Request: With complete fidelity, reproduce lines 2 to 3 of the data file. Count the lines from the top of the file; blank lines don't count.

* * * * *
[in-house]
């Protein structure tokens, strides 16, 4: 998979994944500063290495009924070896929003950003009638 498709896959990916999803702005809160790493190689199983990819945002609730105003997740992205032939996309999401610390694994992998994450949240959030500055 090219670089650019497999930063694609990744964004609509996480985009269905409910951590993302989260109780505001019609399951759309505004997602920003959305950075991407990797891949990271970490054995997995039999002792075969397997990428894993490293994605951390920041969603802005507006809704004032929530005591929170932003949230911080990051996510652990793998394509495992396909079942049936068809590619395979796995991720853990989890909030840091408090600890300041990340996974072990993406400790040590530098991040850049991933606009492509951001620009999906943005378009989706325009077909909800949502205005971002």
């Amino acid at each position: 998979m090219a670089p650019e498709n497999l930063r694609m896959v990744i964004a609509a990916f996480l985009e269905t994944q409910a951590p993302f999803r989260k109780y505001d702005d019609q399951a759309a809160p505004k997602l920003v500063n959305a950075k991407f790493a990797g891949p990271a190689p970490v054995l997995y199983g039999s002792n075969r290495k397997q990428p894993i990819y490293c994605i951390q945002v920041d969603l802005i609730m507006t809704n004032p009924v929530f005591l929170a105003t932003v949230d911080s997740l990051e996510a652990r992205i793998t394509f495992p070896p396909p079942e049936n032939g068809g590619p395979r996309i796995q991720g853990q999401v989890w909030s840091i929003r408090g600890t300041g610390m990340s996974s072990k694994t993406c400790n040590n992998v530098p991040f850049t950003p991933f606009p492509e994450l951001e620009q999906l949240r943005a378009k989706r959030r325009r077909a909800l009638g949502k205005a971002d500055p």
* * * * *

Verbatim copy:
């Protein structure tokens, strides 16, 4: 998979994944500063290495009924070896929003950003009638 498709896959990916999803702005809160790493190689199983990819945002609730105003997740992205032939996309999401610390694994992998994450949240959030500055 090219670089650019497999930063694609990744964004609509996480985009269905409910951590993302989260109780505001019609399951759309505004997602920003959305950075991407990797891949990271970490054995997995039999002792075969397997990428894993490293994605951390920041969603802005507006809704004032929530005591929170932003949230911080990051996510652990793998394509495992396909079942049936068809590619395979796995991720853990989890909030840091408090600890300041990340996974072990993406400790040590530098991040850049991933606009492509951001620009999906943005378009989706325009077909909800949502205005971002």
């Amino acid at each position: 998979m090219a670089p650019e498709n497999l930063r694609m896959v990744i964004a609509a990916f996480l985009e269905t994944q409910a951590p993302f999803r989260k109780y505001d702005d019609q399951a759309a809160p505004k997602l920003v500063n959305a950075k991407f790493a990797g891949p990271a190689p970490v054995l997995y199983g039999s002792n075969r290495k397997q990428p894993i990819y490293c994605i951390q945002v920041d969603l802005i609730m507006t809704n004032p009924v929530f005591l929170a105003t932003v949230d911080s997740l990051e996510a652990r992205i793998t394509f495992p070896p396909p079942e049936n032939g068809g590619p395979r996309i796995q991720g853990q999401v989890w909030s840091i929003r408090g600890t300041g610390m990340s996974s072990k694994t993406c400790n040590n992998v530098p991040f850049t950003p991933f606009p492509e994450l951001e620009q999906l949240r943005a378009k989706r959030r325009r077909a909800l009638g949502k205005a971002d500055p």